About four years ago I entered the sex industry professionally. I have since worked as a stripper, amateur porn performer, and webcam model. I also write erotica, and it has been asked of me whether my work in the adult industry serves as the influence or inspiration for my writing as such.
It is a question I find understandable. The short answer is no—at least not in the way I interpret the question being asked.
In sex work, the focus is not really on me. It's not about what turns me on, what I find intriguing, interesting, arousing (some clients have invited it to be that way, which I appreciate, but it is nonetheless different from a non-professional sexual encounter). The kind of connection and attraction I have tended to write about in erotic fiction has not usually been that which I have felt while I am working. Which is fine—I am performing a service; my aim is to do so as sincerely and authentically as possible to the best of my ability.
In writing, I have free reign. I have been writing since about age seven, so long before any professional experience I have since acquired. In a fundamental way I am beholden in writing to no more than the creative pulse (ideally) coming through me.
Thus, making a living in the arena of sex is not the reason I write erotica or the main inspiration for what I write about. There are, however, ways in which the two converge. I started writing erotica when I was experiencing a considerable shift and transformation in my own sexual experience. The possibility of enhancing others’ experience and appreciation of sexuality, especially if it supports the emergence from under sexual repression, is one of my biggest inspirations for writing erotica. The facilitation of healing and support in the arena of sexuality both individually and collectively feels acutely compelling to me.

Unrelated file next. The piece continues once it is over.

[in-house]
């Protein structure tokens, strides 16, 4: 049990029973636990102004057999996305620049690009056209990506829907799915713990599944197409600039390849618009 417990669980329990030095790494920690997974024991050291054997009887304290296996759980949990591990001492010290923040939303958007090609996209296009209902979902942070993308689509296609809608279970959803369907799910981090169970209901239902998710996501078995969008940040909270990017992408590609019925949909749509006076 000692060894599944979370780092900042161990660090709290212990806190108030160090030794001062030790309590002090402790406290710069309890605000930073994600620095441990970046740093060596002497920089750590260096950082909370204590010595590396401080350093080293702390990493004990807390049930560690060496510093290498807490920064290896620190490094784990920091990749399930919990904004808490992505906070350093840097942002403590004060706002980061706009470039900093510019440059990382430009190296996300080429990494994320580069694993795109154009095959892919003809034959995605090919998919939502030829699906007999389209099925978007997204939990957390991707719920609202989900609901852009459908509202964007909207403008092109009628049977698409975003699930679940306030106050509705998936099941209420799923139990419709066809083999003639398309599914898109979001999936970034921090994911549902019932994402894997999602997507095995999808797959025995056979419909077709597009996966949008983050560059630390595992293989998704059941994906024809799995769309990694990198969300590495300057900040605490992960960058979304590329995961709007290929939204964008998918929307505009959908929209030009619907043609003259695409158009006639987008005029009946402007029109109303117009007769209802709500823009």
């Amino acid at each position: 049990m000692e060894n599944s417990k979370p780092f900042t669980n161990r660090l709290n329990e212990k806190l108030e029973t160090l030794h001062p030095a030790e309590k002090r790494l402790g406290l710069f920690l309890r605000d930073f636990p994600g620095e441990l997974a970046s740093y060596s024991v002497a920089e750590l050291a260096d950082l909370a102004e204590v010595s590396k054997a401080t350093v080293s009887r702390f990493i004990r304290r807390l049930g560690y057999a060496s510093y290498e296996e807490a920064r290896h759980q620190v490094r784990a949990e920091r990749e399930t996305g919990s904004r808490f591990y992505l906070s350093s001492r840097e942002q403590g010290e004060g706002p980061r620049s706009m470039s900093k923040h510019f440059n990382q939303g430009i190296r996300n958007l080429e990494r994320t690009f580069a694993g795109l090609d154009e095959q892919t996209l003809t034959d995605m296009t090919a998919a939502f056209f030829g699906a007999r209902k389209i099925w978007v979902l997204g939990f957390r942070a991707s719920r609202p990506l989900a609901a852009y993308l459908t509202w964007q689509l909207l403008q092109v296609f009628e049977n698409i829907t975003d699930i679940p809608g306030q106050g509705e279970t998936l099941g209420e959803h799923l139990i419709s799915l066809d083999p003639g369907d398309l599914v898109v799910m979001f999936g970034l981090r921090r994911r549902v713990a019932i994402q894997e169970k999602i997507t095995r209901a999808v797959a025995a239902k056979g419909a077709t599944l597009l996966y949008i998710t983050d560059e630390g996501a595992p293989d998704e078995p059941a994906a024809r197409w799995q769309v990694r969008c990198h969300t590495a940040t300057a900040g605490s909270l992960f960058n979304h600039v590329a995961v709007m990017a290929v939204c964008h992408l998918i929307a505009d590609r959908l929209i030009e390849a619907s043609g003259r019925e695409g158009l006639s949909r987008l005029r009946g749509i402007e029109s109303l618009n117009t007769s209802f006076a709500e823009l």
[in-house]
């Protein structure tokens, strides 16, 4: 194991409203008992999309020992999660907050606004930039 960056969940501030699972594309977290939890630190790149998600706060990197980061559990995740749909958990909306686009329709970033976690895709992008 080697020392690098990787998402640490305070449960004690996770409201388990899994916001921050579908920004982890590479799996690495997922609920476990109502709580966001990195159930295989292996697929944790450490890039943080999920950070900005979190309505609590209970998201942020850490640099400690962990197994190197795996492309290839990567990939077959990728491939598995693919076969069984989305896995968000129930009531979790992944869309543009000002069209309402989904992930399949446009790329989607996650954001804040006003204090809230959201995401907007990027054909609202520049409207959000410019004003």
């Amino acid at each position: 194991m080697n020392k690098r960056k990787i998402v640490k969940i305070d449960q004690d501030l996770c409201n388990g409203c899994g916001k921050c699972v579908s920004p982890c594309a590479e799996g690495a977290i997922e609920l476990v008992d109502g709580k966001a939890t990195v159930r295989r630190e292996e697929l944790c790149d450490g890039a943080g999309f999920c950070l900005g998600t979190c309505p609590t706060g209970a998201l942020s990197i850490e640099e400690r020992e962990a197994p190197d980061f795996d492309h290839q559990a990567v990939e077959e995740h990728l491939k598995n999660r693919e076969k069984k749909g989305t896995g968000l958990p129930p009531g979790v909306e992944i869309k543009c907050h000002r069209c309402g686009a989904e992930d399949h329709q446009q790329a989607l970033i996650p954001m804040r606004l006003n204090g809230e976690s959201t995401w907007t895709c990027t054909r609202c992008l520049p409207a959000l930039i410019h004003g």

I entered the sex industry for the same reason. Sex work seemed to me another path to pursue the same aim, an opportunity to enhance others’ sexual experience and professionally treat sex in the respectful, reverent, sincere way I find called for. (As with virtually any job or experience, the ideal has not always seemed equal to the practical application, but the aim in me has not changed.) Working in the industry has afforded me opportunities to see and interact with the individuals whose sexual experience and appreciation I aim to enhance via writing (which is anybody/everybody) as well as observe perceptions of sex work, gender interaction, and sexuality itself in societal and individual contexts.
I have not tended to get literal story ideas and influences from my experiences working in the adult industry. But the inspiration to work there and to write erotica come from the same place in me, one that cares deeply about sexuality and aims to celebrate it as the sacred entity I see it to be.
Societally, I want to open expression and dialogue around sexuality, bring it out of a vilified, taboo, repressed realm into respectful and thoughtful observation and appreciation. Individually, I want to support the highest in all beings, and sexually is a way I feel particularly drawn to do this.
So for me, working in the adult industry does not necessarily inform or influence my erotica writing. Rather, the two ventures are informed by the inspiration that leads me to them both. Supporting collective and individuals’ sexual appreciation and understanding is to what I aspire, and it happens that I have had the chance to devote both my livelihood and my writing endeavors to that aspiration. So while literally and autobiographically, sex work may not inform the erotic fiction I write, it is connected to it—just not in the way one may first think.
Emerald is the widely published author of celebrated erotic fiction. Her short stories have appeared in titles as diverse as Please Sir, K is for Kinky, and Tasting Her. Find out more about the wonderful Emerald at: http://www.thegreenlightdistrict.org/